To be a bit cliché, this shoemaker is a professional Web Developer and her child is this blog, but it was past time to launch what I have of a new design. All the content is still here, everything else is a work in progress (kind of like most of my sewing projects)!
An old friend is finally home safe from the War… of 1812 Traveling Quilt Exhibit, that is.
When I started working on this quilt in 2011, it was a chance to dip my toes into making a quilt for show and a way to embrace my love of history and research. The possibility that it would be accepted as one of 26 to travel after the initial show was never in my thoughts. The idea that the show would continue traveling across the country and internationally for four years was beyond my imagining.
Now that it’s home, I finally had the chance to take photos of the finished quilt!
Here’s the statement that I submitted with it, which gives you a better idea of why there are three distinct sections.
One fact about the War of 1812 that sticks with me is that the last living survivor of the War was only fourteen years old when he enlisted. Surely, he was not the only man to enlist that young—though we now call a fourteen-year-old a boy, not a man. Fourteen—even eighteen—years is not so many years at all to a mother. So my inspiration of cradle–to–cot–to–coffin was born.
My premise is that the center section originated as a cradle or crib quilt, sewn sometime post-1795 (when the 15th state was admitted, represented by 15 stars in the medallion) for the birth of a son. Sixteen or so years later, a mother extended the quilt to its final dimensions, and sent it off to war with that same son—now a soldier—to warm him once again.
I constructed the quilt in three separate parts, almost finishing them completely before putting everything together as one quilt. Although it is machine pieced and mostly machine-quilted, I did a lot of handwork: the medallion is hand-quilted, the edges were all done by hand, and actually connecting the three pieces was also by hand. If I recall correctly, I liked the wool batting I used in this quilt far better than the type I used more recently. It came from a bolt at Joann Fabrics, but I haven’t seen it since.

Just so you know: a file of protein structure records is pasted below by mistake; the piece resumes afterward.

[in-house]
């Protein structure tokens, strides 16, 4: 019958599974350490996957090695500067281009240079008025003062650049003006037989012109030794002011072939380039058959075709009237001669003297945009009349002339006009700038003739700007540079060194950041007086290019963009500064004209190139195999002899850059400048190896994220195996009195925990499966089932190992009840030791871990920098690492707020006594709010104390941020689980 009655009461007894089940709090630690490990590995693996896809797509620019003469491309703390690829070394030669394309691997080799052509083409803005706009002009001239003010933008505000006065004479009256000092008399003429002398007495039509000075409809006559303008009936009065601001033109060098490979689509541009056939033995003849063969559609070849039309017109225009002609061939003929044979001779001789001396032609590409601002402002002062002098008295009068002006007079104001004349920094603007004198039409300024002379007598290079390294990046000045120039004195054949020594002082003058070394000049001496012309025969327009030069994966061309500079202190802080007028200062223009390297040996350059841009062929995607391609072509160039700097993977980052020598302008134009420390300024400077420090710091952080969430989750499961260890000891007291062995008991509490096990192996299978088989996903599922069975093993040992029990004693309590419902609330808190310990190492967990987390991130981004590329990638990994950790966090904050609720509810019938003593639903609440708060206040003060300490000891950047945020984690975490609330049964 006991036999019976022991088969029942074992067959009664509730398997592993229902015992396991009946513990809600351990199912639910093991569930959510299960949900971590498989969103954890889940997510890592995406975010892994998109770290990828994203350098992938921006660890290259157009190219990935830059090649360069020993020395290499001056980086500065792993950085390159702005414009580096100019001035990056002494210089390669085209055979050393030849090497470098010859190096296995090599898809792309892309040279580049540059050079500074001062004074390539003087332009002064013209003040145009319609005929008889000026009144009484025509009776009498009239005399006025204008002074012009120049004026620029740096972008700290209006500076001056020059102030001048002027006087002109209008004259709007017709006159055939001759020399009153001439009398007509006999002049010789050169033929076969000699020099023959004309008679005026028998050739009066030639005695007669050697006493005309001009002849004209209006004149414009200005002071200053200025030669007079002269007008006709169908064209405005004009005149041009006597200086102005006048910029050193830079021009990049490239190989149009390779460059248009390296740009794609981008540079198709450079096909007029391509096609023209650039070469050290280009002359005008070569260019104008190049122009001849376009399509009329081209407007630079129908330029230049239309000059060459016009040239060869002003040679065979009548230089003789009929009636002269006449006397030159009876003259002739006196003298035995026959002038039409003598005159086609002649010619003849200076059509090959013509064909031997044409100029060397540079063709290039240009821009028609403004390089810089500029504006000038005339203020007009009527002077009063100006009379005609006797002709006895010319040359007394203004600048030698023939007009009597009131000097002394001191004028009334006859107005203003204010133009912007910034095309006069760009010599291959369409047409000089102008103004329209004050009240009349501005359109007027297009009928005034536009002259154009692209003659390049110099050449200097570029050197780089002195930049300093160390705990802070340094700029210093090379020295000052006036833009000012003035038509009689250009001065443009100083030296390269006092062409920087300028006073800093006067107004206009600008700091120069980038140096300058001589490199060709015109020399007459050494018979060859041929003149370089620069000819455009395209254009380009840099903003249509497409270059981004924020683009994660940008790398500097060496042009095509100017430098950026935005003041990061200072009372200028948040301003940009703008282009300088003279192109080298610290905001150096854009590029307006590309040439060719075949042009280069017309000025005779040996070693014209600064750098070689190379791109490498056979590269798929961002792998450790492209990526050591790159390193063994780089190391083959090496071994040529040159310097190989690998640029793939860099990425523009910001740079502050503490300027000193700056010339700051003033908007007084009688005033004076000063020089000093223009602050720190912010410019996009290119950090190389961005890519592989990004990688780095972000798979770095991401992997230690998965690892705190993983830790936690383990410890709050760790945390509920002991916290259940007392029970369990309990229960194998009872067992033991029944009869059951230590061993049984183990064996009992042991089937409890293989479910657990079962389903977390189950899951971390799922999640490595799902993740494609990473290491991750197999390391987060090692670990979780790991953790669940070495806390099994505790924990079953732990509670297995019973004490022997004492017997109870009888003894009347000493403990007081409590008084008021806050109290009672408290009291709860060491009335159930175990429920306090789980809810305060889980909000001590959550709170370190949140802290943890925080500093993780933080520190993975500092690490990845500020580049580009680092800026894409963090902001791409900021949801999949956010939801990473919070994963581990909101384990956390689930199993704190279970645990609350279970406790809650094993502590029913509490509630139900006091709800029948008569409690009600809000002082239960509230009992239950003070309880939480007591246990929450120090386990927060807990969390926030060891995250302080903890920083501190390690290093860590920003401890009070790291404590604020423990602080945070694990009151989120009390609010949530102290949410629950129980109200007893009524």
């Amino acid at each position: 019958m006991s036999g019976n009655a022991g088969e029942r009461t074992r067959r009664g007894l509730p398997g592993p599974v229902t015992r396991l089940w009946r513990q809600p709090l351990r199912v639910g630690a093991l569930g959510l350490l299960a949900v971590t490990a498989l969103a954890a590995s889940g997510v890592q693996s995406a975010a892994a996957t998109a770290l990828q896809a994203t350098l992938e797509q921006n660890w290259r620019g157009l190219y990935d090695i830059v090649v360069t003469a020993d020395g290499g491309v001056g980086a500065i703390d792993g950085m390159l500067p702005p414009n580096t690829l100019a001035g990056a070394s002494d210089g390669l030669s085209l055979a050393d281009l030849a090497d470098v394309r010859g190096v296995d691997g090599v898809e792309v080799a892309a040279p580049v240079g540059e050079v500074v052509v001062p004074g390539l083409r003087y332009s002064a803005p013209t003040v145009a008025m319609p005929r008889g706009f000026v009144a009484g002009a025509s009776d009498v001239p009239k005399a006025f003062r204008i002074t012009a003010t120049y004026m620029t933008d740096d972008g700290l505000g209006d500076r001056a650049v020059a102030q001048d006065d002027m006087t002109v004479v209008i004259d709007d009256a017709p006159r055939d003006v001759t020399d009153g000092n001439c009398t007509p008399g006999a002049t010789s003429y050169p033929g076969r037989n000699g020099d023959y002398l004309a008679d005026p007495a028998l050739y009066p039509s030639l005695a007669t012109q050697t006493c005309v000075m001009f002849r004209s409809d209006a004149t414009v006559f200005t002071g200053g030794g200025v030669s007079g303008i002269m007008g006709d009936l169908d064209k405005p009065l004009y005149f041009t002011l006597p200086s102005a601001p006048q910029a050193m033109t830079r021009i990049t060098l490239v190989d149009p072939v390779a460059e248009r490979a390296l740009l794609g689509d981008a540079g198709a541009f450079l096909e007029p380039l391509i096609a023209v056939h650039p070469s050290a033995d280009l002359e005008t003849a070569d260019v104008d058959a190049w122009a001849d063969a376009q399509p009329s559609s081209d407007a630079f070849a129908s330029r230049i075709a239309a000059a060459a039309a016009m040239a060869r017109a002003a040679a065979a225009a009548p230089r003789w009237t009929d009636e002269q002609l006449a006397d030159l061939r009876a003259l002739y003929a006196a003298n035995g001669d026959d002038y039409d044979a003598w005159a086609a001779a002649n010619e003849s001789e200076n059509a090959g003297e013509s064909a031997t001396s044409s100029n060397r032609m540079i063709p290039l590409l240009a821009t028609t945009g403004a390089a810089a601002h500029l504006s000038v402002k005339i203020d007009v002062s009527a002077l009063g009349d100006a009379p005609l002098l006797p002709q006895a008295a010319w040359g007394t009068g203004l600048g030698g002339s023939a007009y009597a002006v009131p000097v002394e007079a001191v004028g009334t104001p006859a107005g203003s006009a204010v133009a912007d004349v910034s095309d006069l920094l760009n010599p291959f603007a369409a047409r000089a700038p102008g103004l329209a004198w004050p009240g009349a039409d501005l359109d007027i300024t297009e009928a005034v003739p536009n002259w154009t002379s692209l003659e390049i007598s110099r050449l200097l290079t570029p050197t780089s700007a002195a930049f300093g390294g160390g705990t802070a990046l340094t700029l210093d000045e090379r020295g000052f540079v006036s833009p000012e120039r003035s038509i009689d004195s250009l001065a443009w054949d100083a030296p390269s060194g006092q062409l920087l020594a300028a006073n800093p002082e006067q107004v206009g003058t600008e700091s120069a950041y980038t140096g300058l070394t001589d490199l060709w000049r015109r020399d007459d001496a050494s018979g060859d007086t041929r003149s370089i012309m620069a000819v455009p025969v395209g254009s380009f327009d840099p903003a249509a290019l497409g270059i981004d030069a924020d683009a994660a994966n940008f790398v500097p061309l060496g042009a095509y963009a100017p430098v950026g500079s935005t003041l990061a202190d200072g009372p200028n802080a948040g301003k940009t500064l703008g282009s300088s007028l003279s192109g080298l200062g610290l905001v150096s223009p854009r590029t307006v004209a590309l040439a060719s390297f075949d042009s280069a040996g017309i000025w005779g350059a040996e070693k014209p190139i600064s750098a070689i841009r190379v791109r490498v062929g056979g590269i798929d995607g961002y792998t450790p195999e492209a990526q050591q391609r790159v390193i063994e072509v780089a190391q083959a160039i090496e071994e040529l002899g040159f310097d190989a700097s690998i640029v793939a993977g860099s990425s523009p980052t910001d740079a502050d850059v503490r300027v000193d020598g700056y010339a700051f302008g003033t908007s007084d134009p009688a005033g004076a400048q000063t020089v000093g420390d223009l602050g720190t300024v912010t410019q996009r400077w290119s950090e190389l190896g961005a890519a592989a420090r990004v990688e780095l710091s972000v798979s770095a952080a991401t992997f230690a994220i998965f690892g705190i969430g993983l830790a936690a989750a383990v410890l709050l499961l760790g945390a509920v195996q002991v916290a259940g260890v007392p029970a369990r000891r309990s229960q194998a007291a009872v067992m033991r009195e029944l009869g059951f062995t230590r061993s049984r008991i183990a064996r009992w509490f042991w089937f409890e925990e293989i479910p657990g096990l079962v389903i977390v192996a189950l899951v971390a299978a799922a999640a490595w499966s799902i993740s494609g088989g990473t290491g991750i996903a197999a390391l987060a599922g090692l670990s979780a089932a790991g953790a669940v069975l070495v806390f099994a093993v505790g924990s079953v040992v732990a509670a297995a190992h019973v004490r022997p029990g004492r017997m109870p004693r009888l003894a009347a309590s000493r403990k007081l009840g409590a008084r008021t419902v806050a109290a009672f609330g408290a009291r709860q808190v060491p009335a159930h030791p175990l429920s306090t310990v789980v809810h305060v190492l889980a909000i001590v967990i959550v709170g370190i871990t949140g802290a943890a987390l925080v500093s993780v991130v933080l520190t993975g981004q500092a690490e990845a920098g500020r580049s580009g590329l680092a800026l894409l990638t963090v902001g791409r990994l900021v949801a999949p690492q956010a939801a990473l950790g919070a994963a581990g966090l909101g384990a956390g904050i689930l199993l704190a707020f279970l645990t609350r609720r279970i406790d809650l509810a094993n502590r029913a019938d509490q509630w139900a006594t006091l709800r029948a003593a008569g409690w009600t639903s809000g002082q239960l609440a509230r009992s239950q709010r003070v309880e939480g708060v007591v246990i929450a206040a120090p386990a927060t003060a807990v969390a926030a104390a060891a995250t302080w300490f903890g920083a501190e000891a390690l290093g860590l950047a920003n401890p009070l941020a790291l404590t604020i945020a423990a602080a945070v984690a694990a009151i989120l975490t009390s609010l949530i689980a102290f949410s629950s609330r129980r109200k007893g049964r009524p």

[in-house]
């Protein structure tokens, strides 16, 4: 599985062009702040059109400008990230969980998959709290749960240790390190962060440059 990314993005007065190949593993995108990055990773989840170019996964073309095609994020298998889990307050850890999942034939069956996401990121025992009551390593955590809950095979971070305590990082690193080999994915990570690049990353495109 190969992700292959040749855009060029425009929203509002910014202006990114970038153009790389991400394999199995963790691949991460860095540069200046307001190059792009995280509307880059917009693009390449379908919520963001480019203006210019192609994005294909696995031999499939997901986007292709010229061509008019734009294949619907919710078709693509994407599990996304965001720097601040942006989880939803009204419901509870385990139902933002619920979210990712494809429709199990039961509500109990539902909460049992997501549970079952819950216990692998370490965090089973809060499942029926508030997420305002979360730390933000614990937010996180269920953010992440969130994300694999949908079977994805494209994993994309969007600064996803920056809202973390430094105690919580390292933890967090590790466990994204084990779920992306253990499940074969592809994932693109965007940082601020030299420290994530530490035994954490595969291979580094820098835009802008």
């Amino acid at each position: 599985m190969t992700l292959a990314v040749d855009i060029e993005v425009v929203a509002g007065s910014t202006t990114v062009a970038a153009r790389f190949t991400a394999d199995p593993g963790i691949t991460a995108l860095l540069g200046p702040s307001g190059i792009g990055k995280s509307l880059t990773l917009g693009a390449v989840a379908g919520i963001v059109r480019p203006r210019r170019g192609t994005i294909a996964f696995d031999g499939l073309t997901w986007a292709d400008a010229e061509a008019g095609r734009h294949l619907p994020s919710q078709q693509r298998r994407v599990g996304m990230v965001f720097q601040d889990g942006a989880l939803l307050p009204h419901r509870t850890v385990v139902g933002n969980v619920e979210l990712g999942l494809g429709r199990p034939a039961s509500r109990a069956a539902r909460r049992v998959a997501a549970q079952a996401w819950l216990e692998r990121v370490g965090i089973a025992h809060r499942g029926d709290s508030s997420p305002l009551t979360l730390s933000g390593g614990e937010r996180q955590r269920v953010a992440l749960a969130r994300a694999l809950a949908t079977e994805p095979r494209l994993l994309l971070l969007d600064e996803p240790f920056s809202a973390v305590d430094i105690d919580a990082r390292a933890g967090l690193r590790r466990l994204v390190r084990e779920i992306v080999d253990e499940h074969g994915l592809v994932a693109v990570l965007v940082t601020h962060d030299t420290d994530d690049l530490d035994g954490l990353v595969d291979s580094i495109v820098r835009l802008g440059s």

The edges are knife-edge finished. To connect the sections together, I pressed the edges of the center section edges in like I would if I were finishing them with a knife-edge, slid the other section into that resulting pocket, and stitched the center to the other section on the front and back.
The center medallion was a stock photo woodcut engraving that I printed via Spoonflower. Although the majority of the quilting is machine quilting, I hand quilted the center. I had no idea what I was doing or how to hand quilt, as evidenced by the back.
The back looks very make-do, as I tried to use up as much of the leftover fabric as possible rather than let it fill up my scrap bin. Don’t mind the selvages showing at that very top—that is the hanging sleeve. There’s a custom label pieced directly into the back, inspired by one memorializing Princess Charlotte of Britain c. 1817.
The day after this came home, I dropped off The F-word at the Vermont Quilt Festival. How’s that for diametric opposites in quilting?
I’m a bit jealous of my 1812 Quilt—it’s getting to do quite a bit of traveling over the course of the next year. It’s one of 25 of the ~130 quilts from the show that was chosen to go traveling to various shows and museums.
This coming weekend, it will be in Upper Canada Village for their Fantastic Fibres and Quilt Show weekend. I’m kicking myself for never renewing my passport/getting an enhanced license to go across the border, as UCV is a reasonable day trip for us (and I loved it when we went there before these pesky new requirements were in effect).